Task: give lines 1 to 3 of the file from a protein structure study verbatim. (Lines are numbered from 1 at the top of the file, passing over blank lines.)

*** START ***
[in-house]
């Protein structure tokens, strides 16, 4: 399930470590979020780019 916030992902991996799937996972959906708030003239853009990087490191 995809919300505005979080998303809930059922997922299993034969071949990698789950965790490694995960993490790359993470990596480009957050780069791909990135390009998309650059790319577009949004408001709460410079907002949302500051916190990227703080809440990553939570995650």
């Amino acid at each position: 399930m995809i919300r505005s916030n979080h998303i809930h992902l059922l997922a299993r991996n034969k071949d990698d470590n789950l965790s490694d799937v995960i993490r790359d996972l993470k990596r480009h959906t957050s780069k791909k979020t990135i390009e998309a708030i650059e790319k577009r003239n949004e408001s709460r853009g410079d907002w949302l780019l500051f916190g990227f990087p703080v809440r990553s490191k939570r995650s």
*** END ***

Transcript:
[in-house]
């Protein structure tokens, strides 16, 4: 399930470590979020780019 916030992902991996799937996972959906708030003239853009990087490191 995809919300505005979080998303809930059922997922299993034969071949990698789950965790490694995960993490790359993470990596480009957050780069791909990135390009998309650059790319577009949004408001709460410079907002949302500051916190990227703080809440990553939570995650």
């Amino acid at each position: 399930m995809i919300r505005s916030n979080h998303i809930h992902l059922l997922a299993r991996n034969k071949d990698d470590n789950l965790s490694d799937v995960i993490r790359d996972l993470k990596r480009h959906t957050s780069k791909k979020t990135i390009e998309a708030i650059e790319k577009r003239n949004e408001s709460r853009g410079d907002w949302l780019l500051f916190g990227f990087p703080v809440r990553s490191k939570r995650s």